Editorial – One day at a time

Jeff Burgar

It’s now about five months from the time most of the Western world really started taking notice of Covid-19. Besides the scramble to find vaccines and cures, there is a mad rush to take political advantage of this in any way possible.

American president Donald Trump suffers a constant barrage accusing him of mishandling the pandemic. He stopped passenger air flights from China at the end of January. For this, he was roundly criticized. Political opponents said there was nothing to be alarmed about in this disease. Opposing party leader Nancy Pelosi, encouraged people to gather, party, and visit and dine in New York’s Chinatown as late as early March.

In Canada, the Edmonton Sportsmen Show was shut down the afternoon of the same day it opened, Thursday, March 12. This began a litany of spring and summer events, big and small, being cancelled. Although it seems “sort of normal” here in northern Alberta, life has not been the same since. The rest of the world is much worse.

So, some businesses stayed open. Others are re-opening. Yet, sadly, some are closed for good. Even among those which weathered this storm, there is still doubt what the future really holds.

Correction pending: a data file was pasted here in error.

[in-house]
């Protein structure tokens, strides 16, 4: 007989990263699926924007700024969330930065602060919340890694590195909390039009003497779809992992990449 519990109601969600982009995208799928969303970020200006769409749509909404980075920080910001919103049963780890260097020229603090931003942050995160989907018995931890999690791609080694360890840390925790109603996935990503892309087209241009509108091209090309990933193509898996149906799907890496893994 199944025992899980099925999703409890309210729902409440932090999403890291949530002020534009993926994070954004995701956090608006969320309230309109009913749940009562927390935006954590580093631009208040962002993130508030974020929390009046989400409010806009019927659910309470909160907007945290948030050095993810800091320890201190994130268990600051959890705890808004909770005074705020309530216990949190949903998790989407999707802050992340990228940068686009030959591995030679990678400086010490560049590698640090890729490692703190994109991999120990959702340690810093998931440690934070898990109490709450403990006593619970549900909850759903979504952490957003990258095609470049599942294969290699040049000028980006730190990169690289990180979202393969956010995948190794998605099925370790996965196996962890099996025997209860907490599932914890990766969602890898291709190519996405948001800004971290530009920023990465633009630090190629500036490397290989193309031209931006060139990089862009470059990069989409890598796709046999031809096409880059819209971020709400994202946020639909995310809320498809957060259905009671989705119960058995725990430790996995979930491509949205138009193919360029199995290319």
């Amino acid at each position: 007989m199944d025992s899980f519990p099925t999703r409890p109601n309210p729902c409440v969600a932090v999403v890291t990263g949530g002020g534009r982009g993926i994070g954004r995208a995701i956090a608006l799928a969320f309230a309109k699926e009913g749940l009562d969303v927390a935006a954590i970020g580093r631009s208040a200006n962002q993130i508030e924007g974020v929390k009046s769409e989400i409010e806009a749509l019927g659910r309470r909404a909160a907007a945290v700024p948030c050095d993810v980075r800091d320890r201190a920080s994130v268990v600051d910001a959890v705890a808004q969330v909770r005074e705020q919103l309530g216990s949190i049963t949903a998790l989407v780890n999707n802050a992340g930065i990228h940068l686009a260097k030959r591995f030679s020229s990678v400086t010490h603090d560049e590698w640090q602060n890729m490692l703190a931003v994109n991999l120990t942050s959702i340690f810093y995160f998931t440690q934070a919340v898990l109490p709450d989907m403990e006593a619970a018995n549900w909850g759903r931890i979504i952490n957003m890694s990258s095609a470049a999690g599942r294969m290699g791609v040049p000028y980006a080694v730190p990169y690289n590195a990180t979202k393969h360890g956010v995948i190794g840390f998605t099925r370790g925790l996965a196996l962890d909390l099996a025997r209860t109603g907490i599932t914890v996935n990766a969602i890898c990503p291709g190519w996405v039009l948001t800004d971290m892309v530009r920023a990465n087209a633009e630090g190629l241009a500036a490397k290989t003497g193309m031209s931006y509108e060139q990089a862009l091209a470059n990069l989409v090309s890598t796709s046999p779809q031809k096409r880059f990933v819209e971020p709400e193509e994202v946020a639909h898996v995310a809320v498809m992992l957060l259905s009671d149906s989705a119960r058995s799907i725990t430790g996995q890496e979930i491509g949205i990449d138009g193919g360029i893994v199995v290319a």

Finning Equipment, Western Canada’s major Caterpillar dealer, says federal support has so far allowed them to keep their employees. They also say, if business stays as bad as it is right now, they will be laying off staff if the federal wage support programs run out, as scheduled, at the end of this year.

Despite others making optimistic projections, Microsoft’s Bill Gates says the end of this year, and probably a few months longer, before a viable vaccine is approved and ready. Then, he says, it will be another six months before enough product can be built and delivered for the whole world.

The head of BMO bank says his company is operating on what he calls a “contingency basis.” “It’s just day-by-day, reacting to things as they happen,” he told Bloomberg News last week. Sounds like most of us. “Experts” change their minds from one week or month to the next, as they have since early this year. Nobody really has an idea if, or when, we will be back to any kind of normal, if indeed that can ever happen.

Some companies enjoy growth. Streaming television services, shop-from-home companies, food delivery outfits, companies supplying renovation services, building supplies, forestry and so much more are doing well. So far.

Meanwhile, airline companies, cruise lines, tourist and travel companies, oil companies and much more continue to be hammered. It is a world right now of haves and have-nots.

Besides fortunate industries, government employees, from clerks to truck drivers, equipment operators, administrators, health workers, teachers and more aren’t worried about their next pay check or having to meet a payroll. This is probably good. It means money is flowing and gives leaders time to figure out the next steps.

Because that is where we are. Baby steps. Baby steps everywhere. To a new world.

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